Puke (!) in general and as far as any redeeming literary value, but I have to say that with some qualifiers because there are a few redeeming features to the novel – they’re just not at all literary. Also, and as a disclaimer – I’m reading this for a reading group and not on my own because I had a feeling I’d react this way.
Anyway, the pukey part: The protagonists are two completely and 100% sympathetic young women who absolutely know “right” from “wrong” (to the thinking of 21st century US readers, anyway). So when their grand old family home somewhere north of Paris is taken over by the occupying forces in the form of a Nazi commander in June of 1940, they do what all good and true heroines do – they rise to the occasion in beauty, bravery and the highest moral road.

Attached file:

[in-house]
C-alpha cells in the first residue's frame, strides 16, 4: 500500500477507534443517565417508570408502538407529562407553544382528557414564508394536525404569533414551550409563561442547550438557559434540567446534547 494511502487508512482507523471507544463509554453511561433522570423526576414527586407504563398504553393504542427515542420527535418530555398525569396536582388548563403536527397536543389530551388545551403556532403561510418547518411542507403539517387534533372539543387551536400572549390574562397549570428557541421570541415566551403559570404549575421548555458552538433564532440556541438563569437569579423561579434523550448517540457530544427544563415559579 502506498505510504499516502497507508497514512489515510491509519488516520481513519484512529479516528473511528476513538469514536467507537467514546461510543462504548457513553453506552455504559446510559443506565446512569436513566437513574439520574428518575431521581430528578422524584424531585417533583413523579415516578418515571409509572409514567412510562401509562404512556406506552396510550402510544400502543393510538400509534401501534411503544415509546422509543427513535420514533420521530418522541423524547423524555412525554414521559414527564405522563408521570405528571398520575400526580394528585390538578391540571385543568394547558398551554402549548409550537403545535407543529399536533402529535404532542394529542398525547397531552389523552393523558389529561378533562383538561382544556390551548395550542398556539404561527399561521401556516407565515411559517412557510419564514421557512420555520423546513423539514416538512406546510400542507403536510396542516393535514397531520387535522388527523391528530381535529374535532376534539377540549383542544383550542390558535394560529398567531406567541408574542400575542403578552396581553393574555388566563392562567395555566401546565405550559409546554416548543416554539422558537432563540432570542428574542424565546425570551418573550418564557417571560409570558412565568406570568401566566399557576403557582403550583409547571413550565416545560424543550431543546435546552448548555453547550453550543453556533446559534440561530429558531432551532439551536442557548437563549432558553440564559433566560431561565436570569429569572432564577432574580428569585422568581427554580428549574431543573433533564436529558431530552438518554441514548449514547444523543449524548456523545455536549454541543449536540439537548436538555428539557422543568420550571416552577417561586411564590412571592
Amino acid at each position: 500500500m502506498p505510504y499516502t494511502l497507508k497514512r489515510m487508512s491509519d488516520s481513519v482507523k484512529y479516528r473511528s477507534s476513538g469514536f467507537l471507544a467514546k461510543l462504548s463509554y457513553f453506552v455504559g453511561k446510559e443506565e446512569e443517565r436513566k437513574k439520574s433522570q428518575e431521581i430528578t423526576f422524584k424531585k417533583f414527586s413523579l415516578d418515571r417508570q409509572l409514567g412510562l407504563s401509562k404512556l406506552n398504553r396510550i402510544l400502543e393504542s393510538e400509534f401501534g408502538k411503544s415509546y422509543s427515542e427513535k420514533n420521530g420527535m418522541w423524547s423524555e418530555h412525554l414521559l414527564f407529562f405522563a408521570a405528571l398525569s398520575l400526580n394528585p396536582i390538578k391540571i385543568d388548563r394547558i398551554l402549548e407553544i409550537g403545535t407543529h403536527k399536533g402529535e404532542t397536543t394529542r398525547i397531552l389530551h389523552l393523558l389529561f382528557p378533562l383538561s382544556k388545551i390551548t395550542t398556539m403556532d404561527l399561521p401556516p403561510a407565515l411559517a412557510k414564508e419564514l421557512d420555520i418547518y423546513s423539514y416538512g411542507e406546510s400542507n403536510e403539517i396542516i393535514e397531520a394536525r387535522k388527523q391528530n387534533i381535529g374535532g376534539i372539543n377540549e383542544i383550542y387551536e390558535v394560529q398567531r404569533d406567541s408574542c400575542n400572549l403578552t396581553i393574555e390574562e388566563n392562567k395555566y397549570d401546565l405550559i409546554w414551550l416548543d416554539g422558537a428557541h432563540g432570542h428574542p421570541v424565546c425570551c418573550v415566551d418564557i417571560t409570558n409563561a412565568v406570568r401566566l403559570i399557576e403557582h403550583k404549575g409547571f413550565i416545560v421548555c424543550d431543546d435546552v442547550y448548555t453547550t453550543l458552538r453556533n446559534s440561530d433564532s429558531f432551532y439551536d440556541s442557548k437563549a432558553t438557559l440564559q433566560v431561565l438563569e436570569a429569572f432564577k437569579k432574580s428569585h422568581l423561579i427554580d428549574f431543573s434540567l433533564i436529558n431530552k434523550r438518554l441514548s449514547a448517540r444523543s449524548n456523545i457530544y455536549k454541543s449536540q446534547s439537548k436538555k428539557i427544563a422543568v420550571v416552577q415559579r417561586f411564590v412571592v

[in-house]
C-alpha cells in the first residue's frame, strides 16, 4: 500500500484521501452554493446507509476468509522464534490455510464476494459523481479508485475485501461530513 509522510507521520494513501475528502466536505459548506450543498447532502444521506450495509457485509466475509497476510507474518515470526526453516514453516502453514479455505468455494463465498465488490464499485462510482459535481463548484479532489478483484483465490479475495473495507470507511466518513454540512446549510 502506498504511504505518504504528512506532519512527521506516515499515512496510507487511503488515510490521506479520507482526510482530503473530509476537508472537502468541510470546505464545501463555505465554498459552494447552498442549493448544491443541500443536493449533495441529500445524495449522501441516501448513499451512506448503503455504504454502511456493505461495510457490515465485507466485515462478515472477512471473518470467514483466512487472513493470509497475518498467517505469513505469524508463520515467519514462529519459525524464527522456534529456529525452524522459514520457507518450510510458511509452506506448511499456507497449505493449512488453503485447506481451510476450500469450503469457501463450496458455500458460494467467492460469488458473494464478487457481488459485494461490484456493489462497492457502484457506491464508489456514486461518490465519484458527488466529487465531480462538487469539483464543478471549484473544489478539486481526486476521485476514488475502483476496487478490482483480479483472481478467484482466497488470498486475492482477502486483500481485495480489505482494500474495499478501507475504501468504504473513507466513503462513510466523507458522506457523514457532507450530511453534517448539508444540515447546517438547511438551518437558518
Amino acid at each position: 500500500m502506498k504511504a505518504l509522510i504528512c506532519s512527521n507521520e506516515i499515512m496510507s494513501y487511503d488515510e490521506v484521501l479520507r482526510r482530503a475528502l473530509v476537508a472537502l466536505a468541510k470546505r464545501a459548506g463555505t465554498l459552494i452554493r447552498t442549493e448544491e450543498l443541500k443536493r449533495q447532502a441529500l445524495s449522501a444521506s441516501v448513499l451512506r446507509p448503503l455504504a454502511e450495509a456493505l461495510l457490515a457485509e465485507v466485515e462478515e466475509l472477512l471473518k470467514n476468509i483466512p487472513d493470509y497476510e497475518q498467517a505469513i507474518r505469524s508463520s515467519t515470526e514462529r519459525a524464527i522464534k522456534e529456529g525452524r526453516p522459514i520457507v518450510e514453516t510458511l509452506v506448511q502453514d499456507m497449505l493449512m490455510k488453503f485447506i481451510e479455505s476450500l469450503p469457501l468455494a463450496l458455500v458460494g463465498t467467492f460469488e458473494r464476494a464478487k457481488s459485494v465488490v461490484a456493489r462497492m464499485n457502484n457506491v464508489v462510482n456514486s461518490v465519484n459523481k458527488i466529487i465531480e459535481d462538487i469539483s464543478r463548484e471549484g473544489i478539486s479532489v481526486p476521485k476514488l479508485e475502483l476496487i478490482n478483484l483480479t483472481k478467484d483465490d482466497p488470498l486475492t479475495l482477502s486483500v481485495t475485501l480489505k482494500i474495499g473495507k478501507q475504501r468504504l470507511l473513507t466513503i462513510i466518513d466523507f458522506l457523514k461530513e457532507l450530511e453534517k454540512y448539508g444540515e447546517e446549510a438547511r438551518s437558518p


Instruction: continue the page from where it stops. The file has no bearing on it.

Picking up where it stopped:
Vienne Rossignol, the elder of two sisters, is a homebody, sweetly trying to protect herself and her child for Antoine, her devoted husband, who is so bravely fighting for France and then taken captive. If she errs it’s out of fear and in order to protect her family and friends because the “right” thing to do is to keep her child safe and to stay pure and faithful for her husband. >>>>MORE (no major spoilers)>>>>